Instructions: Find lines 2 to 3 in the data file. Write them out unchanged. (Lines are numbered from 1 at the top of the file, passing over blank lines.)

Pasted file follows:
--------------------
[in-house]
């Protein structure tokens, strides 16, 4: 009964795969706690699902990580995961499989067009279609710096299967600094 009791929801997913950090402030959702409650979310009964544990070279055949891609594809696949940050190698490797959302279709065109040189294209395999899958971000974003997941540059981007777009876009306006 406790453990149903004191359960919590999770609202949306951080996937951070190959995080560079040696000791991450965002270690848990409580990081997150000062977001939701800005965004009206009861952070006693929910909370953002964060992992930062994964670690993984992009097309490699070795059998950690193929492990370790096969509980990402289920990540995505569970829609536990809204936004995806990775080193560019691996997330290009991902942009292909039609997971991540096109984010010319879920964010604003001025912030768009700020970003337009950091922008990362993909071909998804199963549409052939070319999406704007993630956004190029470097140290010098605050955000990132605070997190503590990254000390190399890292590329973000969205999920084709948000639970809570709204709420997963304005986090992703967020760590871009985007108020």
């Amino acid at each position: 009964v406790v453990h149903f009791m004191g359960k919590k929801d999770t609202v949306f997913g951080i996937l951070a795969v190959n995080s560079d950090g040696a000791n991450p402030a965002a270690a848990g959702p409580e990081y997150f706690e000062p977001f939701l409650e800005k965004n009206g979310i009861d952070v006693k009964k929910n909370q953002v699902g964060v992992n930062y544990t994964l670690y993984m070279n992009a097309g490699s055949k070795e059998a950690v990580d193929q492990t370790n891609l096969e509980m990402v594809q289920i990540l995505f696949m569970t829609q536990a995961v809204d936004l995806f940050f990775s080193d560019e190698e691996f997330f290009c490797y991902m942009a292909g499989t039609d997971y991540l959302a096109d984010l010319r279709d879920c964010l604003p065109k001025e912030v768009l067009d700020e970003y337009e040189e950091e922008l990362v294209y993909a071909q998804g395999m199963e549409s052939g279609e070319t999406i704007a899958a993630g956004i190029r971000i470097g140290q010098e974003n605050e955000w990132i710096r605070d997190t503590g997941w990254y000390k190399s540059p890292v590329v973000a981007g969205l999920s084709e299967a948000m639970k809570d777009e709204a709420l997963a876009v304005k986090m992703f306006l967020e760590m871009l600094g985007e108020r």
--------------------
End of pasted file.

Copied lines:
């Protein structure tokens, strides 16, 4: 009964795969706690699902990580995961499989067009279609710096299967600094 009791929801997913950090402030959702409650979310009964544990070279055949891609594809696949940050190698490797959302279709065109040189294209395999899958971000974003997941540059981007777009876009306006 406790453990149903004191359960919590999770609202949306951080996937951070190959995080560079040696000791991450965002270690848990409580990081997150000062977001939701800005965004009206009861952070006693929910909370953002964060992992930062994964670690993984992009097309490699070795059998950690193929492990370790096969509980990402289920990540995505569970829609536990809204936004995806990775080193560019691996997330290009991902942009292909039609997971991540096109984010010319879920964010604003001025912030768009700020970003337009950091922008990362993909071909998804199963549409052939070319999406704007993630956004190029470097140290010098605050955000990132605070997190503590990254000390190399890292590329973000969205999920084709948000639970809570709204709420997963304005986090992703967020760590871009985007108020």
């Amino acid at each position: 009964v406790v453990h149903f009791m004191g359960k919590k929801d999770t609202v949306f997913g951080i996937l951070a795969v190959n995080s560079d950090g040696a000791n991450p402030a965002a270690a848990g959702p409580e990081y997150f706690e000062p977001f939701l409650e800005k965004n009206g979310i009861d952070v006693k009964k929910n909370q953002v699902g964060v992992n930062y544990t994964l670690y993984m070279n992009a097309g490699s055949k070795e059998a950690v990580d193929q492990t370790n891609l096969e509980m990402v594809q289920i990540l995505f696949m569970t829609q536990a995961v809204d936004l995806f940050f990775s080193d560019e190698e691996f997330f290009c490797y991902m942009a292909g499989t039609d997971y991540l959302a096109d984010l010319r279709d879920c964010l604003p065109k001025e912030v768009l067009d700020e970003y337009e040189e950091e922008l990362v294209y993909a071909q998804g395999m199963e549409s052939g279609e070319t999406i704007a899958a993630g956004i190029r971000i470097g140290q010098e974003n605050e955000w990132i710096r605070d997190t503590g997941w990254y000390k190399s540059p890292v590329v973000a981007g969205l999920s084709e299967a948000m639970k809570d777009e709204a709420l997963a876009v304005k986090m992703f306006l967020e760590m871009l600094g985007e108020r």